Biology Post-Bac Student Awarded NSF Graduate Research Fellowship

Jakob Joachin’s Award on Reserve for Two Years, Immediately Pursues Master’s Degree

“I was hoping to just make it to the honorable mentions," said Jakob Joachin, referring to the moment the news of the 2022 National Science Foundation Graduate Research Fellowships came out. To Joachin’s surprise, there was an email from the NSF; the subject line, in all caps, said CONGRATULATIONS!

Jakob Joachin
Jakob Joachin waters morning glory plants in the Science and Research 2 building’s rooftop greenhouse for post-baccalaureate advisor Kerri Crawford’s experiment. The project involves taking microbes from Texas Gulf Coast dunes and applying them to plants at the greenhouse.

Joachin quickly shared the news with family and lab mates and could not sleep the rest of the night.

Joachin, a post-baccalaureate biology student in associate professor of biology and biochemistry Kerri Crawford’s lab, currently has funding from the NSF’s Research Experience for Post-Baccalaureate Students program. That was awarded last August.

“I’m incredibly proud of Jakob,” said Crawford, a faculty member at the University of Houston College of Natural Sciences and Mathematics. “Only a few students receive a Graduate Research Fellowship from the NSF each year. This is a huge accomplishment. Jakob’s hard work and dedication have paid off!”

Joachin will hold the Graduate Research Fellowship funding on reserve for the next two years to use in a doctoral program. In the meantime, Joachin will pursue a master’s degree with Catalina Cuellar-Gempeler, assistant professor of cell and molecular biology at California State Polytechnic University, Humboldt.

“I view my master’s as an opportunity to do something different,” said Joachin. “Also, to build the skills that will help me in the long-run, and of course, once I start my Ph.D.”

The Cuellar-Gempeler lab works with pitcher plants, which are carnivorous plants with fluid-filled “pitchers” that insects fall into and get stuck in the fluid’s digestive enzymes.

“We’ll be studying how bacterial diversity within pitcher plant fluids influences the plant’s ability to degrade its prey,” Joachin said, who is mainly interested in leveraging the benefits of microbes for restoration. The master’s program will give Joachin valuable skills, like analyzing natural and artificial microbial communities and becoming a stronger bioinformatician.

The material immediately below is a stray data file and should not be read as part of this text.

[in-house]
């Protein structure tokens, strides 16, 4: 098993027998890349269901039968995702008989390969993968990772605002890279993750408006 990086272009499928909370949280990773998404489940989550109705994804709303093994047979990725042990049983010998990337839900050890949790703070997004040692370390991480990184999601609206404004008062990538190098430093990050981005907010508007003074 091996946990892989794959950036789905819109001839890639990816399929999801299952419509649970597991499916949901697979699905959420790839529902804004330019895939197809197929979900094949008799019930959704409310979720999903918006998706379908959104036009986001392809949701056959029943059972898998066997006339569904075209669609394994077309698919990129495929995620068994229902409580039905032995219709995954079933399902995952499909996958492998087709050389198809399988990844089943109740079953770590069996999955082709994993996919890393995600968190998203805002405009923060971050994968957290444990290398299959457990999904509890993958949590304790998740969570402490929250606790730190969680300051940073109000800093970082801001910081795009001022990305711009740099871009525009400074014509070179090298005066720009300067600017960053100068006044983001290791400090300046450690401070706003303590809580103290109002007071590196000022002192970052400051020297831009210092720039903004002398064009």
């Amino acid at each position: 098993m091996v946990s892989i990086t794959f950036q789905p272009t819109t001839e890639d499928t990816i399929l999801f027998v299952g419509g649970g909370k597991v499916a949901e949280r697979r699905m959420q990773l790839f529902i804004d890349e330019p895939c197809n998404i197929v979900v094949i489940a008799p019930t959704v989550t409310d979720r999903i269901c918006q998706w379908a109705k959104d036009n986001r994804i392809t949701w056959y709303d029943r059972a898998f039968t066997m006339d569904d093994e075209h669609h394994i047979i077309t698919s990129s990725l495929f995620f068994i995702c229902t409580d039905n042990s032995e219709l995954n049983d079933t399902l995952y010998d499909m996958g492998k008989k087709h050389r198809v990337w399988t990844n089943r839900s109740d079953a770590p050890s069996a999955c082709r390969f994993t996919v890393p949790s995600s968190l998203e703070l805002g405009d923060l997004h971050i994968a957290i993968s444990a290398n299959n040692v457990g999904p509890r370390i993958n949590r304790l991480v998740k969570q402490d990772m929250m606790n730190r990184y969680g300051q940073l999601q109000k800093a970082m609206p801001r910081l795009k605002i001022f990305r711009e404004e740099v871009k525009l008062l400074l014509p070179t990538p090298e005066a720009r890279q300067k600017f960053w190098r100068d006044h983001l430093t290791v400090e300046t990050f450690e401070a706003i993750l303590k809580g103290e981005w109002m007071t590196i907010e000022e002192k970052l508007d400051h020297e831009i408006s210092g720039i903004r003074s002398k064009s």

Inspiration from UH Coastal Center

At UH, Joachin spent countless hours on coastal prairies, like the UH Coastal Center, and coastal sand dunes, thanks to involvement with Crawford’s research team, beginning as an undergraduate student.

“I didn’t know research was a possible career path until I started volunteering with the Crawford lab,” Joachin said. "I spent most of my time at the Coastal Center, and I just fell in love with the prairie.”

After conducting research at the center, Joachin learned there is less than 1% of coastal prairie left on the Texas and Louisiana coast from its original expanse. From there, an interest in ecological restoration began.

With the NSF post-bac grant, Joachin studied how water availability influences interactions between soil microbes and plants. Soil microbes are microscopic organisms that can nourish plants or cause disease. The experiment involved three native plant species and three nonnative plant species of the same genus. For example, Joachin used Verbena xutha, native to the area, and Verbena brasiliensis, native to Brazil.

Joachin applied three different watering treatments to the plants to emulate real-world rainfall: drought, flooding and average rainfall. A pathogenic fungus, Fusarium, was also introduced. The purpose of the fungus was to test how it affected plants differently based on their species and whether that effect varies depending on the amount of water.

The findings? Plant genus is a stronger predictor of the plant’s response to the fungus as opposed to whether the plant is native. Additionally, Joachin found the fungus became more antagonistic and genus-specific with flooding conditions.

These findings could help researchers understand the effects of climate change on plants. Joachin is working on a manuscript from this project.

Participation in STEM for Diverse Groups

“Being first-generation, Latinx, and queer-nonbinary, broadening the participation of historically excluded people in STEM is incredibly important and personal,” Joachin said.

With funding from the NSF GRF, Joachin’s research plans have direct applications to restoration, agriculture and biofuels. This could include insights into how people can leverage plant microbiomes to mitigate the long-term effects of land use and increase agricultural yields.

Joachin will not only be able to focus on research with the fellowship, but said, “I will be able to expand my unwavering commitment to science outreach and be the representation I needed as a kid. I’m here. I’m queer. And the road for ecosystem recovery is clear: plant and microbial symbioses.”

- Rebeca Trejo, College of Natural Sciences and Mathematics